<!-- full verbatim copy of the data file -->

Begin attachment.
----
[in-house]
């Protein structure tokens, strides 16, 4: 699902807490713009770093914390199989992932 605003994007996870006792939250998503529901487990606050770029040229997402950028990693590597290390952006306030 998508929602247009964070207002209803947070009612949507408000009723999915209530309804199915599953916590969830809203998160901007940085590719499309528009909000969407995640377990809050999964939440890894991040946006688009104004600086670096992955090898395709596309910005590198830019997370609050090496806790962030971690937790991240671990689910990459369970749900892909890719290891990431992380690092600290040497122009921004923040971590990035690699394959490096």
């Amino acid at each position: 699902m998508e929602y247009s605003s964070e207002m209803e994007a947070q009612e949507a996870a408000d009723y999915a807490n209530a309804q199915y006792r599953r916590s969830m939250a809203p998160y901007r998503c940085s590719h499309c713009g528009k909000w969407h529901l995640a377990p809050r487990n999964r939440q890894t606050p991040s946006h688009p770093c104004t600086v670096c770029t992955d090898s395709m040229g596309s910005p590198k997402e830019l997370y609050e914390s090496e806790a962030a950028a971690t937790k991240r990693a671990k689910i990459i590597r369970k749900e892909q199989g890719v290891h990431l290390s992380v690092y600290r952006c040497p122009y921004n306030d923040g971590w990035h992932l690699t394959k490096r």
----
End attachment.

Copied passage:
[in-house]
């Protein structure tokens, strides 16, 4: 699902807490713009770093914390199989992932 605003994007996870006792939250998503529901487990606050770029040229997402950028990693590597290390952006306030 998508929602247009964070207002209803947070009612949507408000009723999915209530309804199915599953916590969830809203998160901007940085590719499309528009909000969407995640377990809050999964939440890894991040946006688009104004600086670096992955090898395709596309910005590198830019997370609050090496806790962030971690937790991240671990689910990459369970749900892909890719290891990431992380690092600290040497122009921004923040971590990035690699394959490096």
């Amino acid at each position: 699902m998508e929602y247009s605003s964070e207002m209803e994007a947070q009612e949507a996870a408000d009723y999915a807490n209530a309804q199915y006792r599953r916590s969830m939250a809203p998160y901007r998503c940085s590719h499309c713009g528009k909000w969407h529901l995640a377990p809050r487990n999964r939440q890894t606050p991040s946006h688009p770093c104004t600086v670096c770029t992955d090898s395709m040229g596309s910005p590198k997402e830019l997370y609050e914390s090496e806790a962030a950028a971690t937790k991240r990693a671990k689910i990459i590597r369970k749900e892909q199989g890719v290891h990431l290390s992380v690092y600290r952006c040497p122009y921004n306030d923040g971590w990035h992932l690699t394959k490096r």